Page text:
Unless waived by a will and excuse by the court an Illinois administrator bond is required of administrators and personal representatives before letters of administration can be issued.  Pursuant to Illinois Code, before undertaking the representative’s duties, every individual representative must take and file an oath or affirmation that he will faithfully discharge the duties of the office of the representative according to law and will file and have approved by the court an Illinois administrator bond binding the individual representative to do so 755 ILCS 5/12-2. The statute differentiates a “paper bond” from a “non-paper bond”, the latter being basically a written promise of the administrator.  Every  PAPER bond provided for in this same Article must have as security thereon not less than 2 sureties acceptable to the court or one surety company qualified to do business in this State and acceptable to the court. Typically any corporate surety company granted a certificate of authority by the Illinois Department of Insurance is acceptable for the Illinois administrator bond.  Non-resident executors are never excused from the bond requirement however the State Guardian Office IS by statute.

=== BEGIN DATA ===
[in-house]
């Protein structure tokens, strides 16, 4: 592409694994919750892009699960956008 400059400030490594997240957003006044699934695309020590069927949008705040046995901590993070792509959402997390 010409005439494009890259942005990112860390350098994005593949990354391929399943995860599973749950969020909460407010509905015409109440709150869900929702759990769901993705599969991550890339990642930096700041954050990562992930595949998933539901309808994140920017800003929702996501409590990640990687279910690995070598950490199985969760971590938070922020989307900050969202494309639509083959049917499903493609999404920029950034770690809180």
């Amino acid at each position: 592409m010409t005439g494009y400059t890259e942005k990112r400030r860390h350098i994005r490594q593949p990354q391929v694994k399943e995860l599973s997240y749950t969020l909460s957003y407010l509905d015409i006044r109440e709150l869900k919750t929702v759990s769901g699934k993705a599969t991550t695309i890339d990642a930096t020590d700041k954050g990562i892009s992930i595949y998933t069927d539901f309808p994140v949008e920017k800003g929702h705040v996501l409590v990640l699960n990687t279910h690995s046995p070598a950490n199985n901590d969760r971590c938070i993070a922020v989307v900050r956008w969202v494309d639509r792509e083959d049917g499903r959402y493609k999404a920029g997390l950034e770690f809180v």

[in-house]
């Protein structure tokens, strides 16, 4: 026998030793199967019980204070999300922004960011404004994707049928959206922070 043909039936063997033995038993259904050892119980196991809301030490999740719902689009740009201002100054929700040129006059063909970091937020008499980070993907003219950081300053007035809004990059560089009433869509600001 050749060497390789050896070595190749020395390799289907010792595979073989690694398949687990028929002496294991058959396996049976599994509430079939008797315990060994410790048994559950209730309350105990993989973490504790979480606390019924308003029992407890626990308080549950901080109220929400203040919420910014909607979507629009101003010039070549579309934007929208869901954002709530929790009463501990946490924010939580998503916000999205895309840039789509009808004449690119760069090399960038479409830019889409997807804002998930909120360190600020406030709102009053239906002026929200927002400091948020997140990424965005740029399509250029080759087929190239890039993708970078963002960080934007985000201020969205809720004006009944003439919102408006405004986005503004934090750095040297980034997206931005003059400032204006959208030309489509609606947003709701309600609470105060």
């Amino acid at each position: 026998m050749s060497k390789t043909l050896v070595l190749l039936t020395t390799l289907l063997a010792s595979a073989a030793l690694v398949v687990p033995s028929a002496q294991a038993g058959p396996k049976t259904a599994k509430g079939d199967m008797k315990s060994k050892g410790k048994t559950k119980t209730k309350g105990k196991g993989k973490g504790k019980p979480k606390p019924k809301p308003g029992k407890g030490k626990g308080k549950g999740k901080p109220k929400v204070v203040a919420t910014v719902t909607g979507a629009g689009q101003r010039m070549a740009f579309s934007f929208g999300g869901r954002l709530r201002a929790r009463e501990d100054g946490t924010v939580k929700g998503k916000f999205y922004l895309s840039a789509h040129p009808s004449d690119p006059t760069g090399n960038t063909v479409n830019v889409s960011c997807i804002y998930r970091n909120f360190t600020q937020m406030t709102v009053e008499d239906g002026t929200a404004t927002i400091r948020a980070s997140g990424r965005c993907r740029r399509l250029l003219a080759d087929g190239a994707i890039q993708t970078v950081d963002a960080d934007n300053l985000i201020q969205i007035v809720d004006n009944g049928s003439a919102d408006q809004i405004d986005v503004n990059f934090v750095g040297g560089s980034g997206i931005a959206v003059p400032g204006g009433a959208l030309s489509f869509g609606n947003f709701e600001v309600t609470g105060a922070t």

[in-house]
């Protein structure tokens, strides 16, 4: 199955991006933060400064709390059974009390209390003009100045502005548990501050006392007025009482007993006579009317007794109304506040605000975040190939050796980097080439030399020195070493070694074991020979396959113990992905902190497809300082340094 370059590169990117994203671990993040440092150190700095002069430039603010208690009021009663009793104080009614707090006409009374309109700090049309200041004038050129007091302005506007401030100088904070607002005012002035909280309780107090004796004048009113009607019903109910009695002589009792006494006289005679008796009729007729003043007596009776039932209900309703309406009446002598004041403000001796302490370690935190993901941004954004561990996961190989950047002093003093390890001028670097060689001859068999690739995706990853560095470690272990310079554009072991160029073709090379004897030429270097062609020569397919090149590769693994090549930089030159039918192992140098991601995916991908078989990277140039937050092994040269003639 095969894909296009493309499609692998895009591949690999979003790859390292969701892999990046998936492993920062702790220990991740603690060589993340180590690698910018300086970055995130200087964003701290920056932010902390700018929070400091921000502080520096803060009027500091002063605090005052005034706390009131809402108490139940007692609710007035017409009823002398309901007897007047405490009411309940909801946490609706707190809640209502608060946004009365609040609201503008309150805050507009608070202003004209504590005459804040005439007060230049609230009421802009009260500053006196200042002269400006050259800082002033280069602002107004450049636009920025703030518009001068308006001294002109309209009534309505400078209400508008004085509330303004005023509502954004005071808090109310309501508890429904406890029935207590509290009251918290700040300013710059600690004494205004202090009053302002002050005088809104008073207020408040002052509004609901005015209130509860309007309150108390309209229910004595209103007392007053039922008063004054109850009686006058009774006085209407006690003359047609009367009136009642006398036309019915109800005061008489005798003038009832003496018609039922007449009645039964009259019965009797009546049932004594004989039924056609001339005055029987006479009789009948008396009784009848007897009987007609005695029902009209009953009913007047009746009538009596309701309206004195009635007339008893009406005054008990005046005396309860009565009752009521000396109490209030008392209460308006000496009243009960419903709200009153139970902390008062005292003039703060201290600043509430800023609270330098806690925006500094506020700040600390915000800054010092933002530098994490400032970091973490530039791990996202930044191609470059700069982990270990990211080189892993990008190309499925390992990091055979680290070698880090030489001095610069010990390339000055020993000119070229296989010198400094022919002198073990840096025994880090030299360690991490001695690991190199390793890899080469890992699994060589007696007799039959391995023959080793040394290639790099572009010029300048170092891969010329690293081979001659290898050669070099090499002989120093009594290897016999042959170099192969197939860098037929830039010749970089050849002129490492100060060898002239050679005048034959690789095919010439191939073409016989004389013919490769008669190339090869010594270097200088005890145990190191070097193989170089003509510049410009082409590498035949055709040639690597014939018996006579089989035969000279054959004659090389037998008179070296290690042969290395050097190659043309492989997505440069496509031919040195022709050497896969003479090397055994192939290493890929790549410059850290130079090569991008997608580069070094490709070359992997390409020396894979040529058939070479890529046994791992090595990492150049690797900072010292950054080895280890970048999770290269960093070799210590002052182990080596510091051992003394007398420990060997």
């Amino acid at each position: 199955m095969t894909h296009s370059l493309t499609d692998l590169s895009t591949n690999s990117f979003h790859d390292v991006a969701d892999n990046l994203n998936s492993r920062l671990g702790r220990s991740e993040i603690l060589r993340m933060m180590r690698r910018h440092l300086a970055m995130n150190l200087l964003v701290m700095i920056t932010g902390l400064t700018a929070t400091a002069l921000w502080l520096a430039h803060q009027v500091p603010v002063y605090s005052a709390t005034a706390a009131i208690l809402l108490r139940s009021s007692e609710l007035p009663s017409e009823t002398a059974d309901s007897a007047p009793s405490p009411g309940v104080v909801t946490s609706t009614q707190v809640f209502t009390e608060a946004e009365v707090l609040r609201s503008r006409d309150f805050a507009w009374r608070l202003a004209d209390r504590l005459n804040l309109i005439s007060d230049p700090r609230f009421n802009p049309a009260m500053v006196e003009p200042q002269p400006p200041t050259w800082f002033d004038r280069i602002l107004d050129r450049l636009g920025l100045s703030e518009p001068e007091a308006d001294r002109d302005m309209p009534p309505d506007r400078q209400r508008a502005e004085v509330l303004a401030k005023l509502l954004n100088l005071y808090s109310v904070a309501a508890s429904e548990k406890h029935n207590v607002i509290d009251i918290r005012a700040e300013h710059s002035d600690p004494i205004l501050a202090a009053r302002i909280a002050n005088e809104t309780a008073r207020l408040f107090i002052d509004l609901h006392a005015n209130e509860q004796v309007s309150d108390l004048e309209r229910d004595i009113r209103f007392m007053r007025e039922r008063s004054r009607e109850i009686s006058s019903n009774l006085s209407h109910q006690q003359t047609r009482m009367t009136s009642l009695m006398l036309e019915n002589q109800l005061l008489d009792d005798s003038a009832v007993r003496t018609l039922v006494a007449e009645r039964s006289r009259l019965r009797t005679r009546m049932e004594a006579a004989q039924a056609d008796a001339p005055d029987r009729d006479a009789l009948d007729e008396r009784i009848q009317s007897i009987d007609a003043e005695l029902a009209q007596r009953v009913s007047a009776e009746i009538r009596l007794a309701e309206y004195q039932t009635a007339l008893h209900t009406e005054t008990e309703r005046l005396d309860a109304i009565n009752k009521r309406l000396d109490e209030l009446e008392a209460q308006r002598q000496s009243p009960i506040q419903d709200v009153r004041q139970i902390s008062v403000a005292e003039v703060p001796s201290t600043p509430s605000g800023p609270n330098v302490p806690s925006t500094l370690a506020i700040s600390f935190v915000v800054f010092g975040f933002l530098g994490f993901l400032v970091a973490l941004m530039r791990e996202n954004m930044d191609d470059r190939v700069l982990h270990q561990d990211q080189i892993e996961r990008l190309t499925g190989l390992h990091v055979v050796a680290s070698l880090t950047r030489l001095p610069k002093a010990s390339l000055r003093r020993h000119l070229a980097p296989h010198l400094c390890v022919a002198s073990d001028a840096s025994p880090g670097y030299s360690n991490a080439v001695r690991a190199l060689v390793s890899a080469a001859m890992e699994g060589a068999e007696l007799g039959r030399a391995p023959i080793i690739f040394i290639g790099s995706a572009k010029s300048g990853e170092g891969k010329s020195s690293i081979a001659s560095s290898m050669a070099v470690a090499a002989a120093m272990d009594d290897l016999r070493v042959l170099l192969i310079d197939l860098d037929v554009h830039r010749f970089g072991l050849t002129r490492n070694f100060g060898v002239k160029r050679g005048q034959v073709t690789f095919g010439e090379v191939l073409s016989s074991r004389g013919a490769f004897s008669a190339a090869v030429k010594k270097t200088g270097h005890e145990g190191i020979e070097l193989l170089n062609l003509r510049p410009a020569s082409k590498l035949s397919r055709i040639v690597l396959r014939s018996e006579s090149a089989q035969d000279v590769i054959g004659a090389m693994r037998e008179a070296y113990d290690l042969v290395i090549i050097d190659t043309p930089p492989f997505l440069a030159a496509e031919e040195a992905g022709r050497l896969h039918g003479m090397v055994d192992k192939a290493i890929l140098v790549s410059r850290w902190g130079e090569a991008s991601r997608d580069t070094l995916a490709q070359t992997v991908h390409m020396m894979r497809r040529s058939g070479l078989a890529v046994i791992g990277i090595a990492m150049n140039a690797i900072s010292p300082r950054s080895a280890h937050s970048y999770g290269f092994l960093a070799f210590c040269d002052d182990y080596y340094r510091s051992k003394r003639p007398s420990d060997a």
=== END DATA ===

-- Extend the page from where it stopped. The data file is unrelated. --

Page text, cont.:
The administrator surety bond, also referred to as an Illinois personal representative bond must be written in an amount not less than one and one half times the value of the personal estate if a surety company acts as surety. If the personal representative takes possession of the decedent’s real estate, then the surety bond must be executed in such additional amount as the court determines, having regard to the income from the real estate.  The court when fixing the bond amount in a case involving the wrongful death of the decedent it is the duty of the administrator to file in and have approved by the court an Illinois administrator bond for an amount not less than one and one half times the amount likely to come into his hands as the proceeds of a judgment or settlement if a surety company acts as surety. State law allows the court to permit an administrator of multiple estates or persons of more than one ward to include his obligations to some or all in one bond and where there are two or more or more administrators of the same estate or person, the court may take a joint corporate surety bond for both.  The court can direct that an executor or personal representative post increased bond amounts where either an interested party petitions the court to direct it and/or the courts deems that the Illinois personal representative bond is insufficient.  This is common where real estate or valuable investments of the deceased are sold.

Illinois surety bond leader,  Surety One, Inc. is one of the largest probate bond underwriters in the nation.  Our underwriting solutions provide you the fiduciary bond that you need.  We can offer you probate bond terms no matter what your financial condition. Visit us at SuretyOne.com, call (800) 373-2804 or email Underwriting@SuretyOne.com for an Illinois administrator bond application or information about any fiduciary bond need.